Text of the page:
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Same old song and dance

Courtesy photo
Aerosmith is still going strong, having just released its 15th studio album, "Music from Another Dimension!," in November.(Photo by Ross Halfin.)

WANT TO GO?

Aerosmith, Greenbrier Classic Concert Series

WHERE: West Virginia State Fairgrounds, Fairlea

WHEN: 8:30 p.m. Saturday

TICKETS: $159, includes admission to Greenbrier Classic today through Sunday and Kenny Chesney concert today

INFO: 888-598-7380 or www.thegreenbrierclassic.com

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CHARLESTON, W.Va. -- A lot of big-name guitarists have one special guitar. It's their "weapon of choice," a guitar they return to time and again, and when you see them live, odds are, at some point in the evening, that guitar is going to find its way into their hands -- if it hasn't been there all along.

Guitarists can be sentimental about these instruments. Country legend Willie Nelson, rocker Neil Young and blues great B.B. King all gave their favorite guitars names. Kenny Wayne Shepherd had his favorite guitar cloned and keeps the original at home.

Aerosmith's Brad Whitford loves his guitars, too, but he doesn't have a "main ax" -- at least, he doesn't have a special guitar he takes on the road with him.

"I have what I like to call my tool box. Basically, it's a Les Paul, a Telecaster and a Stratocaster," said Whitford, whose band performs Saturday as part of the Greenbrier Classic Concert Series at the West Virginia State Fairgrounds in Fairlea

But the 61-year-old rocker doesn't just have just one of anything.

"I might have five or six Strats that I really like to play, the same with the Les Pauls," he said. "They're '58 or '59 designs, but basically newer guitars.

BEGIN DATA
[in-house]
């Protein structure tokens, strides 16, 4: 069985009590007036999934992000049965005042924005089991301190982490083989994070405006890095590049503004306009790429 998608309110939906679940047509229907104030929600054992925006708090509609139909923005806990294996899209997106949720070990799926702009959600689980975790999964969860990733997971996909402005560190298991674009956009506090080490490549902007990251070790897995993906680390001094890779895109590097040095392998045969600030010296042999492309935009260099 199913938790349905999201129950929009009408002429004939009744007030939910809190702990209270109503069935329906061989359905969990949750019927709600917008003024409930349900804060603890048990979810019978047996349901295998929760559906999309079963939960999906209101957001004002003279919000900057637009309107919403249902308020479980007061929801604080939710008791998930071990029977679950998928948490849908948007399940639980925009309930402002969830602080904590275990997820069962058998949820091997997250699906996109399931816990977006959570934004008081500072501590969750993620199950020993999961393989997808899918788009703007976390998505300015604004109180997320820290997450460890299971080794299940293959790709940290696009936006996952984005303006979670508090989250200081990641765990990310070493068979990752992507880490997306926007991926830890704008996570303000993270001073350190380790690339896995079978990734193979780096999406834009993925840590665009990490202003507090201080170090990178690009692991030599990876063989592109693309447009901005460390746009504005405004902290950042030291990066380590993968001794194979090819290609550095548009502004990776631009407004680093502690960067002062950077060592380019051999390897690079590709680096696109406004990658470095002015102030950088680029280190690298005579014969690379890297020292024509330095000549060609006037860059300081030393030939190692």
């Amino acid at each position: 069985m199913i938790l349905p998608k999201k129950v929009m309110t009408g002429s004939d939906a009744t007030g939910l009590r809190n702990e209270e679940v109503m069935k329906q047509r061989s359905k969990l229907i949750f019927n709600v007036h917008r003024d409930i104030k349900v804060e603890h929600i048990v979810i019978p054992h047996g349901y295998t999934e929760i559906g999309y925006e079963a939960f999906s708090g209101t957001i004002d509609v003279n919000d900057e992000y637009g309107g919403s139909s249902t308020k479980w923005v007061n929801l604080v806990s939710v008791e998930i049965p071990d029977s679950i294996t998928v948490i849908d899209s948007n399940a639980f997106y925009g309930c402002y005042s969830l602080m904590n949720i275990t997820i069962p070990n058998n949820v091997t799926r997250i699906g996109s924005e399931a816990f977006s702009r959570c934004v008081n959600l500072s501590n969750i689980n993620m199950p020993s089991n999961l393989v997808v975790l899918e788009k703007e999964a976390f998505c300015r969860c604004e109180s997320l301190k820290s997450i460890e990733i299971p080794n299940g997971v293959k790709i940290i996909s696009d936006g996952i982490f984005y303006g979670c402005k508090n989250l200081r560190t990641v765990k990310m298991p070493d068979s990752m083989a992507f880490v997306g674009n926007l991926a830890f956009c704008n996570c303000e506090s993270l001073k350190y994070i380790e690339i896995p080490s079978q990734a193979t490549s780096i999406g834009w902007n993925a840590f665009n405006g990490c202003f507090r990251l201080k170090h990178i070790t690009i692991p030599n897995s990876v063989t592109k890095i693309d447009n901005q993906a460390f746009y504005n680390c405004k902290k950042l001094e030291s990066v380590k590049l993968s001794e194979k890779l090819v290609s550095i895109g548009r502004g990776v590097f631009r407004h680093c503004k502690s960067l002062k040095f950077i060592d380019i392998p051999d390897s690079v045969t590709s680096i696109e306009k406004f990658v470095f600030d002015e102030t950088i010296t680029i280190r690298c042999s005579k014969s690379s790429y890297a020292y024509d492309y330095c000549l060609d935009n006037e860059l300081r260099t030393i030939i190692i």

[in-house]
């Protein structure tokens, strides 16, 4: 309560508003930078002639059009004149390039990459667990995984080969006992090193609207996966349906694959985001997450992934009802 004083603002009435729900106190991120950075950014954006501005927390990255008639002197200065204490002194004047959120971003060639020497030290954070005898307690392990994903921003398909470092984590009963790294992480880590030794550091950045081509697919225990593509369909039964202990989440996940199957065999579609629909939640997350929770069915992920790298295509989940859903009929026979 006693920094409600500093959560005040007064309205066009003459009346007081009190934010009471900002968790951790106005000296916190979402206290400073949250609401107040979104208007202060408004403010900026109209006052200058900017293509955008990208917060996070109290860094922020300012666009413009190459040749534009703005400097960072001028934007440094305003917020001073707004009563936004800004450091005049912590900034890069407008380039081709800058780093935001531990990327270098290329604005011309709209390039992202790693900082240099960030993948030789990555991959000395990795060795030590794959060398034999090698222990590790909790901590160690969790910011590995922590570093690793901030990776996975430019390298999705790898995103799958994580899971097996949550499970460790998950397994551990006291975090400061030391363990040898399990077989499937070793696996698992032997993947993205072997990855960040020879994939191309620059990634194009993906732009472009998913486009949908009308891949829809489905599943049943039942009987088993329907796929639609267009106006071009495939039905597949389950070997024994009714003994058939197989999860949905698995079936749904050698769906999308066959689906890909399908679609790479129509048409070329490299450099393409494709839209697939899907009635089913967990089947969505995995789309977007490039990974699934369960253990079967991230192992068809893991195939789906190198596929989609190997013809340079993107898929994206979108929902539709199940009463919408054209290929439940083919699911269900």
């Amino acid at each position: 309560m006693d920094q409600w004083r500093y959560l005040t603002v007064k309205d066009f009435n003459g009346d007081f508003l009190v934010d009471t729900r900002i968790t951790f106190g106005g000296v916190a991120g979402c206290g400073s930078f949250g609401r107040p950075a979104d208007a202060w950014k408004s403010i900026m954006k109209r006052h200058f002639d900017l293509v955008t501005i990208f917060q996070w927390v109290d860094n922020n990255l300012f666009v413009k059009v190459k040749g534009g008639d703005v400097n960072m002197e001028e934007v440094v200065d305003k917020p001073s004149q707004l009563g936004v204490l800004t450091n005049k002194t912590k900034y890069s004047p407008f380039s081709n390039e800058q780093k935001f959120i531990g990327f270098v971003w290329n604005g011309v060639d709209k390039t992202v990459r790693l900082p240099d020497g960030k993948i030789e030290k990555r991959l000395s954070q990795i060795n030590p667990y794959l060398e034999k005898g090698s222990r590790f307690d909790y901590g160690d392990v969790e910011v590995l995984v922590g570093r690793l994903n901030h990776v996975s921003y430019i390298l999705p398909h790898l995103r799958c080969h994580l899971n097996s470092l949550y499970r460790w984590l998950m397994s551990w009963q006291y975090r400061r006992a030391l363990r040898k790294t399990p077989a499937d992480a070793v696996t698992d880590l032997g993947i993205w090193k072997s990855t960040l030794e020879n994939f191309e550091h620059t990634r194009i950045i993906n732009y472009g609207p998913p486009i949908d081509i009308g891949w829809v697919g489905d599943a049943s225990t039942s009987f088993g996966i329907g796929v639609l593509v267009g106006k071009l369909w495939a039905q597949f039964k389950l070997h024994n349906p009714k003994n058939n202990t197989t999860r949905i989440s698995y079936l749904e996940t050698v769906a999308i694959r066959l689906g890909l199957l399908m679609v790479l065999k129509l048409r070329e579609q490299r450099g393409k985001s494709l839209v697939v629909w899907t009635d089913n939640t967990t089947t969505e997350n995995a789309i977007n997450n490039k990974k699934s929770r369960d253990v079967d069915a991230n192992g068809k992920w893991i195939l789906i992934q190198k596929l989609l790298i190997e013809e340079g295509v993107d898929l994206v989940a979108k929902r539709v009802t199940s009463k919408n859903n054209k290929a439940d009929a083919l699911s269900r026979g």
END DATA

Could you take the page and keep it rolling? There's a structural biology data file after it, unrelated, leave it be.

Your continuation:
"Occasionally, I'll break out a vintage guitar. There's nothing like playing the vintage stuff, but I just don't feel comfortable carting them around. I just couldn't bear to lose one in a stupid way."

There are a lot of stupid ways to lose an instrument. Some highlights include leaving them on buses, cabs or trains. There's also the possibility of instruments getting broken or lost by airlines, plus the usual chances for theft.

Whitford said there's a whole bunch of his band's equipment at the bottom of the Atlantic Ocean.

"We did a European tour once, and all of our equipment traveled by boat," he said. "After the tour was over, the boat sank."

Whitford said he doesn't remember losing any really important guitars on that boat, but he remembers losing pedals and amps. Those, he misses.

"I hate to lose anything," he said. "You get attached to all of it."

Whitford said he has quite a little collection of guitars and amps he's built up over the years -- a lot of it stuff he probably wouldn't take on tour -- and the collection just sort of grows.

"I probably have everything I need, but it never stops," he said.

Recently, a friend who works in a music store emailed him a picture of an amp someone had brought in to sell. Along with the photo was the message, "Here's a picture of your next amp."

"It was a 1956 Fender Twin Reverb," he said. "Oh, my God. Here's a '56 Twin that Keith Richards hasn't bought yet."

He laughed then sighed, "It never stops."

Whitford's ability to afford new gear doesn't appear to be in any kind of real jeopardy. With more than 40 years in rock music, Aerosmith is still considered one of the biggest names in rock 'n' roll.

Last November, the band released its 15th studio album, and 30th record overall, "Music from Another Dimension!" The band shows no real signs of being interested in retiring, although singer Steven Tyler keeps talking about doing a solo album.

"I keep asking him what he's waiting for," Whitford laughed.

Otherwise, everybody is more or less fine -- a few health problems here and there, but it's nothing they can't handle.

"Everybody is still hanging," he said. "I suppose we're maturing -- or growing old together."

Maturing doesn't necessarily mean slowing down, but Whitford acknowledges that the band's live show might not have exactly the same level of energy it had 20 or 30 years ago.

They've cut back, he said. They don't work as much, and when they tour, they try to break up the shows with a day or so in between to give Tyler a chance to rest his throat.

"Primarily, because he puts so much into his performance," Whitford said. "He just doesn't think that he could do it at that level with back-to-back days."

Still, Whitford thinks Aerosmith is playing better than ever.

"Somehow, we conserve our energy and save it for the concert," he said. "They're still pretty high-energy shows." Reach Bill Lynch at lynch@wvgazette.com or 304-348-5195.


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